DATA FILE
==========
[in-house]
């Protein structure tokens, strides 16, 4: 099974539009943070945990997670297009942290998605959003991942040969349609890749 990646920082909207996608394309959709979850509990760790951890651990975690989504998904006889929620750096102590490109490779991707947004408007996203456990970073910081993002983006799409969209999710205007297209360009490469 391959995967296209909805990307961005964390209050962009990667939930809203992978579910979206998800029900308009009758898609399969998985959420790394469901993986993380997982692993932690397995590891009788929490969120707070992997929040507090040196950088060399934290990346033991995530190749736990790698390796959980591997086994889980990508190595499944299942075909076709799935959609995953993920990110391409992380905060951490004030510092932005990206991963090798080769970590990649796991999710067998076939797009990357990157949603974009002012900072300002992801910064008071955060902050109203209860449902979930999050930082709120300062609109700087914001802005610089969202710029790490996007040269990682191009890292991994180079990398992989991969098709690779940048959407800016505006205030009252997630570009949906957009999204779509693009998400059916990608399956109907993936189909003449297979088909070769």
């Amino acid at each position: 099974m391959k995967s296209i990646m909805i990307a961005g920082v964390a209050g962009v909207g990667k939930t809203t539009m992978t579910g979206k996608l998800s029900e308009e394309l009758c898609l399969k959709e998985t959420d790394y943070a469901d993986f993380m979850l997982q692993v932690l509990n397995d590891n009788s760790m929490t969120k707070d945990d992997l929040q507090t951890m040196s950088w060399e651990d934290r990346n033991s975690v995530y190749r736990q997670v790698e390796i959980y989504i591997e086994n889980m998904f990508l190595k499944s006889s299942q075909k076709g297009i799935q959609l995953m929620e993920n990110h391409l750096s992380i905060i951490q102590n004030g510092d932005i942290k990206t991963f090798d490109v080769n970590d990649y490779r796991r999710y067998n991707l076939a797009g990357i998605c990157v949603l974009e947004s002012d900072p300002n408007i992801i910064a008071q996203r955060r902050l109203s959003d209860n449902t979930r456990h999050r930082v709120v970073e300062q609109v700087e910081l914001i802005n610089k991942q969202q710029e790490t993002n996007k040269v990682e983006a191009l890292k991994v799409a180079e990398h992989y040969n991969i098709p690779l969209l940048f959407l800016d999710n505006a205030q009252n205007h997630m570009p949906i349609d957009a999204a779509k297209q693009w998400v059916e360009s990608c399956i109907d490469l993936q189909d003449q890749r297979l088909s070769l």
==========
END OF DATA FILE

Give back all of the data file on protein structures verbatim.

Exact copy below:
[in-house]
């Protein structure tokens, strides 16, 4: 099974539009943070945990997670297009942290998605959003991942040969349609890749 990646920082909207996608394309959709979850509990760790951890651990975690989504998904006889929620750096102590490109490779991707947004408007996203456990970073910081993002983006799409969209999710205007297209360009490469 391959995967296209909805990307961005964390209050962009990667939930809203992978579910979206998800029900308009009758898609399969998985959420790394469901993986993380997982692993932690397995590891009788929490969120707070992997929040507090040196950088060399934290990346033991995530190749736990790698390796959980591997086994889980990508190595499944299942075909076709799935959609995953993920990110391409992380905060951490004030510092932005990206991963090798080769970590990649796991999710067998076939797009990357990157949603974009002012900072300002992801910064008071955060902050109203209860449902979930999050930082709120300062609109700087914001802005610089969202710029790490996007040269990682191009890292991994180079990398992989991969098709690779940048959407800016505006205030009252997630570009949906957009999204779509693009998400059916990608399956109907993936189909003449297979088909070769």
């Amino acid at each position: 099974m391959k995967s296209i990646m909805i990307a961005g920082v964390a209050g962009v909207g990667k939930t809203t539009m992978t579910g979206k996608l998800s029900e308009e394309l009758c898609l399969k959709e998985t959420d790394y943070a469901d993986f993380m979850l997982q692993v932690l509990n397995d590891n009788s760790m929490t969120k707070d945990d992997l929040q507090t951890m040196s950088w060399e651990d934290r990346n033991s975690v995530y190749r736990q997670v790698e390796i959980y989504i591997e086994n889980m998904f990508l190595k499944s006889s299942q075909k076709g297009i799935q959609l995953m929620e993920n990110h391409l750096s992380i905060i951490q102590n004030g510092d932005i942290k990206t991963f090798d490109v080769n970590d990649y490779r796991r999710y067998n991707l076939a797009g990357i998605c990157v949603l974009e947004s002012d900072p300002n408007i992801i910064a008071q996203r955060r902050l109203s959003d209860n449902t979930r456990h999050r930082v709120v970073e300062q609109v700087e910081l914001i802005n610089k991942q969202q710029e790490t993002n996007k040269v990682e983006a191009l890292k991994v799409a180079e990398h992989y040969n991969i098709p690779l969209l940048f959407l800016d999710n505006a205030q009252n205007h997630m570009p949906i349609d957009a999204a779509k297209q693009w998400v059916e360009s990608c399956i109907d490469l993936q189909d003449q890749r297979l088909s070769l």